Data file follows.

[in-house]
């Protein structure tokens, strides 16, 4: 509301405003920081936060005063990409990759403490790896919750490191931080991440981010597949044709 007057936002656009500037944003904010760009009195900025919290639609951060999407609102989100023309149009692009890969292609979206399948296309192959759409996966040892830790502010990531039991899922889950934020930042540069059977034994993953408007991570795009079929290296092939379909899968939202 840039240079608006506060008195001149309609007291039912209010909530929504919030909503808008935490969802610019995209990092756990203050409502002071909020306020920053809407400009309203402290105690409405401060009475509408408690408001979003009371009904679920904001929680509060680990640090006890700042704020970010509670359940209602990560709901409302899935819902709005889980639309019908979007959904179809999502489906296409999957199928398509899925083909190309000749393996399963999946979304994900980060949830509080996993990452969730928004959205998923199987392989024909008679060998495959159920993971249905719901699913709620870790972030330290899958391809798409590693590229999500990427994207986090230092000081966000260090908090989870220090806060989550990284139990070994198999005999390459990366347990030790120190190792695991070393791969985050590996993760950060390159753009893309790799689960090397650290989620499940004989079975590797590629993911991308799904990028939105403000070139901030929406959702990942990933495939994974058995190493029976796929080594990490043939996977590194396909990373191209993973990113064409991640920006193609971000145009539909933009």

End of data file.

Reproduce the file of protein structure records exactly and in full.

[in-house]
């Protein structure tokens, strides 16, 4: 509301405003920081936060005063990409990759403490790896919750490191931080991440981010597949044709 007057936002656009500037944003904010760009009195900025919290639609951060999407609102989100023309149009692009890969292609979206399948296309192959759409996966040892830790502010990531039991899922889950934020930042540069059977034994993953408007991570795009079929290296092939379909899968939202 840039240079608006506060008195001149309609007291039912209010909530929504919030909503808008935490969802610019995209990092756990203050409502002071909020306020920053809407400009309203402290105690409405401060009475509408408690408001979003009371009904679920904001929680509060680990640090006890700042704020970010509670359940209602990560709901409302899935819902709005889980639309019908979007959904179809999502489906296409999957199928398509899925083909190309000749393996399963999946979304994900980060949830509080996993990452969730928004959205998923199987392989024909008679060998495959159920993971249905719901699913709620870790972030330290899958391809798409590693590229999500990427994207986090230092000081966000260090908090989870220090806060989550990284139990070994198999005999390459990366347990030790120190190792695991070393791969985050590996993760950060390159753009893309790799689960090397650290989620499940004989079975590797590629993911991308799904990028939105403000070139901030929406959702990942990933495939994974058995190493029976796929080594990490043939996977590194396909990373191209993973990113064409991640920006193609971000145009539909933009």